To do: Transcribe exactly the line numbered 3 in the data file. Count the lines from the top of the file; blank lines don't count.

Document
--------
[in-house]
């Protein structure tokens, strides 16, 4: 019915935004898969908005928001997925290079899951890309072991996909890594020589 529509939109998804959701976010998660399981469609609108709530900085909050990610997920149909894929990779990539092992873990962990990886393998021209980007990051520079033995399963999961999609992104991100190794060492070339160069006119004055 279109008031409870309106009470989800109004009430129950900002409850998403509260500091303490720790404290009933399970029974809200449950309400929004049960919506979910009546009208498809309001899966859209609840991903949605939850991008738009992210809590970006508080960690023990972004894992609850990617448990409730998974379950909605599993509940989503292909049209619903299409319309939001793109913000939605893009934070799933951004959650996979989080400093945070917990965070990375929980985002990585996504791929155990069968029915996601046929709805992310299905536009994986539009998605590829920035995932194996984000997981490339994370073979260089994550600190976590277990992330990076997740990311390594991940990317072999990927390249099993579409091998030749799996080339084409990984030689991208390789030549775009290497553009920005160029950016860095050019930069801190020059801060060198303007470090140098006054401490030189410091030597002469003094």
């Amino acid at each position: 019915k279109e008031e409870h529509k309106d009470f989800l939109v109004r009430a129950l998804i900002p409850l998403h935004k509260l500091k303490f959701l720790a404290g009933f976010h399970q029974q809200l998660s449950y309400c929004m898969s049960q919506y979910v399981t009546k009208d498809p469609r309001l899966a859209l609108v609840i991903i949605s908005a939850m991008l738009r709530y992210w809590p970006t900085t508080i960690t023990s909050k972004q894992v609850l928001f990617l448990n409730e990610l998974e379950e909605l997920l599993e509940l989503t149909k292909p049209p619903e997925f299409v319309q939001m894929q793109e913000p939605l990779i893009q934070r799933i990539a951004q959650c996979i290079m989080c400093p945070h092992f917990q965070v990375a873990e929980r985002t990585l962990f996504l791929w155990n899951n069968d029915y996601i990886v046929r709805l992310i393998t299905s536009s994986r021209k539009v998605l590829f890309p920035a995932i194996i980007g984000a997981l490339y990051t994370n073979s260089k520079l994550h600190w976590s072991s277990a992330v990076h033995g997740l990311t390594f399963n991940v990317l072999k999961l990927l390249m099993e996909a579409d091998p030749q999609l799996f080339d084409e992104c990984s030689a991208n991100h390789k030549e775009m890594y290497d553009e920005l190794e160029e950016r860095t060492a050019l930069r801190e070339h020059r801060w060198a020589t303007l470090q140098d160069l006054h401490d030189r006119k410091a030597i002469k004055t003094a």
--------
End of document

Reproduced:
């Amino acid at each position: 019915k279109e008031e409870h529509k309106d009470f989800l939109v109004r009430a129950l998804i900002p409850l998403h935004k509260l500091k303490f959701l720790a404290g009933f976010h399970q029974q809200l998660s449950y309400c929004m898969s049960q919506y979910v399981t009546k009208d498809p469609r309001l899966a859209l609108v609840i991903i949605s908005a939850m991008l738009r709530y992210w809590p970006t900085t508080i960690t023990s909050k972004q894992v609850l928001f990617l448990n409730e990610l998974e379950e909605l997920l599993e509940l989503t149909k292909p049209p619903e997925f299409v319309q939001m894929q793109e913000p939605l990779i893009q934070r799933i990539a951004q959650c996979i290079m989080c400093p945070h092992f917990q965070v990375a873990e929980r985002t990585l962990f996504l791929w155990n899951n069968d029915y996601i990886v046929r709805l992310i393998t299905s536009s994986r021209k539009v998605l590829f890309p920035a995932i194996i980007g984000a997981l490339y990051t994370n073979s260089k520079l994550h600190w976590s072991s277990a992330v990076h033995g997740l990311t390594f399963n991940v990317l072999k999961l990927l390249m099993e996909a579409d091998p030749q999609l799996f080339d084409e992104c990984s030689a991208n991100h390789k030549e775009m890594y290497d553009e920005l190794e160029e950016r860095t060492a050019l930069r801190e070339h020059r801060w060198a020589t303007l470090q140098d160069l006054h401490d030189r006119k410091a030597i002469k004055t003094a």